Background The implementation of comprehensive smoke-free laws has been associated with reductions in second-hand smoke exposure at home in several high income countries. There is little information on whether these benefits extend to low income and middle income countries with a growing tobacco-related disease burden such as India.
Methods State and individual-level analysis of cross-sectional data from the Global Adult Tobacco Survey India, 2009/2010. Associations between working in a smoke-free indoor environment and living in a smoke-free home were examined using correlation at the state level, and multivariate logistic regression at the individual level.
Results The percentage of respondents employed indoors (outside the home) working in smoke-free environments who lived in a smoke-free home was 64.0% compared with 41.7% of those who worked where smoking occurred. Indian states with higher proportions of smoke-free workplaces had higher proportions of smoke-free homes (rs=0.54, p<0.005). In the individual-level analysis, working in a smoke-free workplace was associated with a significantly higher likelihood of living in a smoke-free home (adjusted OR=2.07; 95% CI 1.64 to 2.52) after adjustment for potential confounders.
Conclusions Implementation of smoke-free legislation in India was associated with a higher proportion of adults reporting a smoke-free home. These findings further strengthen the case for accelerated implementation of Article 8 of the Framework Convention on Tobacco Control (FCTC) in low and middle income countries.
- Public policy
- Low/Middle income country
- Smoking Caused Disease
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In addition to widespread use of smokeless tobacco, India has one of the largest populations of smokers in the world. Findings from the 2009/2010 Global Adult Tobacco Survey (GATS) indicate that there were 110 million smokers in the country, with 16% of males smoking bidis and 10% smoking cigarettes.1 Over half (52.3%) of adults report exposure to SHS at home, with marked state-level variation (9.9–96.5%).1 Exposure to second-hand smoke (SHS) is higher in rural than urban areas (58.0% vs 38.5%) and in lower socioeconomic status households. Exposure to SHS is the main cause of smoking-induced harm to women (who have very low rates of smoking) and children.2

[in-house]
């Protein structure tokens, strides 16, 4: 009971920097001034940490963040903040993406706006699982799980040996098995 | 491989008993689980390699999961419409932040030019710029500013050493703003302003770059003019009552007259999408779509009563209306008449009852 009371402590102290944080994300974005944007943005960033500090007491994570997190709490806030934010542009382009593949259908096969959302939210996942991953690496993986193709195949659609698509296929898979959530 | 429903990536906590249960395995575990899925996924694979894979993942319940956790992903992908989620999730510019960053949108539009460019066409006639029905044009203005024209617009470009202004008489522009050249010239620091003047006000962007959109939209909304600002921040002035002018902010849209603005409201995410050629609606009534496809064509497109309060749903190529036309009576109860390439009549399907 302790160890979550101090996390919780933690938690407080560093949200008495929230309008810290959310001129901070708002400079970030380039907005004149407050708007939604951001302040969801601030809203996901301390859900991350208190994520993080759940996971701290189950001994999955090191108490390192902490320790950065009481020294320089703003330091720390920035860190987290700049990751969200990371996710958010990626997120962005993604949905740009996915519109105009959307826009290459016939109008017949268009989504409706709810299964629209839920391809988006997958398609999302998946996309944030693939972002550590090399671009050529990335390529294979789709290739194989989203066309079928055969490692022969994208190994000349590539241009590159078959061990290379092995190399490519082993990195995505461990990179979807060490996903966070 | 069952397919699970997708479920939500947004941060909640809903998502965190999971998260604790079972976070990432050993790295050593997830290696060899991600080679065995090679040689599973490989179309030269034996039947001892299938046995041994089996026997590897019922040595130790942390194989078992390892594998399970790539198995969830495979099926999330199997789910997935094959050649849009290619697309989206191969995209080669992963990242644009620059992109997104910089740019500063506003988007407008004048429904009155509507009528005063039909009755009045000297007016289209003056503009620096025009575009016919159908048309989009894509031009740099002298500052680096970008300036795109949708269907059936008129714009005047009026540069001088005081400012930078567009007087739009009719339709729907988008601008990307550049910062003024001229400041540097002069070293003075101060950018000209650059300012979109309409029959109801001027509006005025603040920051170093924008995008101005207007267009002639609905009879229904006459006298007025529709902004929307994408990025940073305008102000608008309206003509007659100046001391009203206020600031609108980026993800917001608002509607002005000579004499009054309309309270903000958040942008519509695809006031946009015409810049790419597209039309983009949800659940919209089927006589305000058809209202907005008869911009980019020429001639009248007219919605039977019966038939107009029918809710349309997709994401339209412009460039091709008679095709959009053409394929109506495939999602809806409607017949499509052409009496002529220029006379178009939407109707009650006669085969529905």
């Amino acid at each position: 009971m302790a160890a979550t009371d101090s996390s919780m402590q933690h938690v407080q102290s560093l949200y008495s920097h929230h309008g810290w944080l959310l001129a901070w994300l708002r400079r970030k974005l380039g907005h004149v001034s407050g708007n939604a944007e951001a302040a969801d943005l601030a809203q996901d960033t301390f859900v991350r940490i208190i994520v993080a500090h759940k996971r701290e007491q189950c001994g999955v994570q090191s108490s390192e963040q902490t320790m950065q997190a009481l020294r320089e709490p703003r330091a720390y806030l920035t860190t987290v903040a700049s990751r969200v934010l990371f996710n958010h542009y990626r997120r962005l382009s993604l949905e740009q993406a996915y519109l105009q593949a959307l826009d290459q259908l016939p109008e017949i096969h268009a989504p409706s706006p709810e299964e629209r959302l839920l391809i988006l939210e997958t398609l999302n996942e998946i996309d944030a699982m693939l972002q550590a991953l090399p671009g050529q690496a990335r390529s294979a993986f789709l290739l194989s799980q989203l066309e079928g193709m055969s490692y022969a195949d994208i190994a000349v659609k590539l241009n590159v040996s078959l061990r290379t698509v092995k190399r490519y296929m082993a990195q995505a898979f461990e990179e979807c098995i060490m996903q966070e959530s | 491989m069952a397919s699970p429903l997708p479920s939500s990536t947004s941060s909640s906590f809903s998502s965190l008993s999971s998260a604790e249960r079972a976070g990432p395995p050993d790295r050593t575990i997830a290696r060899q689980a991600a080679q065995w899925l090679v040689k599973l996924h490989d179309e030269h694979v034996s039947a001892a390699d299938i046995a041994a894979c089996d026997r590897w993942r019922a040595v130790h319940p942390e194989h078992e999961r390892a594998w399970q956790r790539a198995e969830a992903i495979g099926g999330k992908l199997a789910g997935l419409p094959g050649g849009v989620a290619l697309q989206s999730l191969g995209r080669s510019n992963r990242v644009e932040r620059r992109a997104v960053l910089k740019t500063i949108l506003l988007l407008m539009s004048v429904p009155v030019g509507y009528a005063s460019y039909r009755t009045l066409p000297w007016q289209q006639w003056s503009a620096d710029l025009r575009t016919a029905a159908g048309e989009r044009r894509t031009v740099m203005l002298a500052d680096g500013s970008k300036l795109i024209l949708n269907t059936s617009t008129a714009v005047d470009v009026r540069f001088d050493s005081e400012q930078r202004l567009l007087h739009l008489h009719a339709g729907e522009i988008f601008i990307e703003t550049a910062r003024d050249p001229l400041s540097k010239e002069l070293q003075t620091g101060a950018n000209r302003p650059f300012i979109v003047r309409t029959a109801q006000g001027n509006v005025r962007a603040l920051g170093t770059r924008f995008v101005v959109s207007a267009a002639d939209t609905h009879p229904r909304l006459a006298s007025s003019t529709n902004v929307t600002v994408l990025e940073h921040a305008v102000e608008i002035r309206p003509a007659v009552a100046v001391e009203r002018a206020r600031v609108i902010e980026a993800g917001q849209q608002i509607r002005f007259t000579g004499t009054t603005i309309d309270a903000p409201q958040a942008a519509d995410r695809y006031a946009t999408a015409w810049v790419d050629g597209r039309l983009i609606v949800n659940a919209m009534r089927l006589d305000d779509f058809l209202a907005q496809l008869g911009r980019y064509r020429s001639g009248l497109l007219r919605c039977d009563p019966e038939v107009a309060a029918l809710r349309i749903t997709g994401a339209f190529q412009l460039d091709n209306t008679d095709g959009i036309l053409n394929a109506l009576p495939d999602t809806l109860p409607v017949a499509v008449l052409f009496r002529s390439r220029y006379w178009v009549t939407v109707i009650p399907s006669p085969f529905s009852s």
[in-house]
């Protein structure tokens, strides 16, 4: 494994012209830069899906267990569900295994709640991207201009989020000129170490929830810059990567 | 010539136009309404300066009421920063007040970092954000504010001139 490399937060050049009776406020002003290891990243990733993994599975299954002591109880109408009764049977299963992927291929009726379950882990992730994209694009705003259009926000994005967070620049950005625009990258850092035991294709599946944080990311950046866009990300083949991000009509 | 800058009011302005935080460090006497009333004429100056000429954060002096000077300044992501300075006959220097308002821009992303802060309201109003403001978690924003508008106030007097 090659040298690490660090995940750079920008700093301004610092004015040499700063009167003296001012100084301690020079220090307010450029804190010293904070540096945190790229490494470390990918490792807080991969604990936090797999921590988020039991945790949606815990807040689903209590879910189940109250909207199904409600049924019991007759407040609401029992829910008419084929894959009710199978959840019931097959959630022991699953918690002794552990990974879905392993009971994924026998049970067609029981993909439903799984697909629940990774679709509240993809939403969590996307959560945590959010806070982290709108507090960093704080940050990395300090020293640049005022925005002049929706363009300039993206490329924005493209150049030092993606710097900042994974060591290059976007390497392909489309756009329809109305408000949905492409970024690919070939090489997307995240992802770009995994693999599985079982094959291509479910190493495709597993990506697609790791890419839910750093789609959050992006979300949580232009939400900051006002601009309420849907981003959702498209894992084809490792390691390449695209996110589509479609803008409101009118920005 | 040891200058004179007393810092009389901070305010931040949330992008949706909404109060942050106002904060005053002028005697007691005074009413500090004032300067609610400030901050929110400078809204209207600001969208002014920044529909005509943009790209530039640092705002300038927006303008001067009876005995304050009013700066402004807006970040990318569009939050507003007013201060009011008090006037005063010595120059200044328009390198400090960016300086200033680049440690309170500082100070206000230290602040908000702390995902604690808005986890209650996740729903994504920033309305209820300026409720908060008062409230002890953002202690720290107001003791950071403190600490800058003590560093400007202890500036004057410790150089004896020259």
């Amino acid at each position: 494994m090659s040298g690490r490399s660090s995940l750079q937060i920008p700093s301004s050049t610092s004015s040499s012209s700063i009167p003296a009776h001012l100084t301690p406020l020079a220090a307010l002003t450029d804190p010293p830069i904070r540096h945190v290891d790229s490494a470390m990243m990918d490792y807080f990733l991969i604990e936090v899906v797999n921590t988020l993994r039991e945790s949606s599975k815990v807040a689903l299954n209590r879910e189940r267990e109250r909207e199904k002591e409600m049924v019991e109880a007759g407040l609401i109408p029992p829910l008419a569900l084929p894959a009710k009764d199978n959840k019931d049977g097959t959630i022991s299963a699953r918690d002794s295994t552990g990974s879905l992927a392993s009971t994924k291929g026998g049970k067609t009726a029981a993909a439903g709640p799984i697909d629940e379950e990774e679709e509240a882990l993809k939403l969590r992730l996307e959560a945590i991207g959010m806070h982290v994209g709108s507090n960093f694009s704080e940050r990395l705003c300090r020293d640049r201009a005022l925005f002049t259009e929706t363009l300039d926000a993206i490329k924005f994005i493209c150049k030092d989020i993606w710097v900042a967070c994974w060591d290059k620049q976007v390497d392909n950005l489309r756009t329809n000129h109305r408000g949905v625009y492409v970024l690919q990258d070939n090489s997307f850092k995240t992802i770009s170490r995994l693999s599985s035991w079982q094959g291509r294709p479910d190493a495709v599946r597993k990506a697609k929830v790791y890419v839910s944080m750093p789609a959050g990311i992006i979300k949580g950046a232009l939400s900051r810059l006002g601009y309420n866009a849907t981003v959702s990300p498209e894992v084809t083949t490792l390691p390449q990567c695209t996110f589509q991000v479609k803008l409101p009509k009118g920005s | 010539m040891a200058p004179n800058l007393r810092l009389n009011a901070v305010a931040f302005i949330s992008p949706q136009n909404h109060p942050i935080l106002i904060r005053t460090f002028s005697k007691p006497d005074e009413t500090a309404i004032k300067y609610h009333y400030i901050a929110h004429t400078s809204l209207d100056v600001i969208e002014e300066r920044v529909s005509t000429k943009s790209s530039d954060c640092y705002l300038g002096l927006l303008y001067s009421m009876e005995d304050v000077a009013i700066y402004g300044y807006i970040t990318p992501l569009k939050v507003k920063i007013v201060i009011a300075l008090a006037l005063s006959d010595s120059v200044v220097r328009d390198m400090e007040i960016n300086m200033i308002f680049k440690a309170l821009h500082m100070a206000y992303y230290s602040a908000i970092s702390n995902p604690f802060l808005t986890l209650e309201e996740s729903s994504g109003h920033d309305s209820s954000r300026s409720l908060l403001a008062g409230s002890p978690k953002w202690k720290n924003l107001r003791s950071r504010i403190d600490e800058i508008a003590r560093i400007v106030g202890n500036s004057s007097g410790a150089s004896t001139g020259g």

To protect non-smokers from SHS, India implemented national legislation (Section 4 of the Cigarettes and other Tobacco Product Act 2003) prohibiting smoking in public places and workplaces in October 2008.3 The law is not comprehensive as it permits designated smoking areas in large restaurants and hotels, and the penalty for violations is a modest (200 rupees fine (US$3.80)). Enforcement of the legislation, which is a state government responsibility, varies between states, between urban and rural areas, and between occupational groupings.4 In 2009–2010, 29.9% of adults reported being exposed to SHS at work nationally, varying from 15.4% in Chandigarh to 67.9% in Jammu & Kashmir.1
In the USA,5 Ireland6 and Scotland,7 the implementation of comprehensive smoke-free laws has been associated with reductions in SHS exposure in the home. These findings indicate that smoke-free laws may change social norms around exposing others to SHS in private as well as public places. However, there is little information about whether these benefits extend to populous, low and middle income countries with growing tobacco-induced disease burdens such as India. We examined the association between the implementation of smoke-free legislation in public places and SHS exposure at home in India in 2009–2010.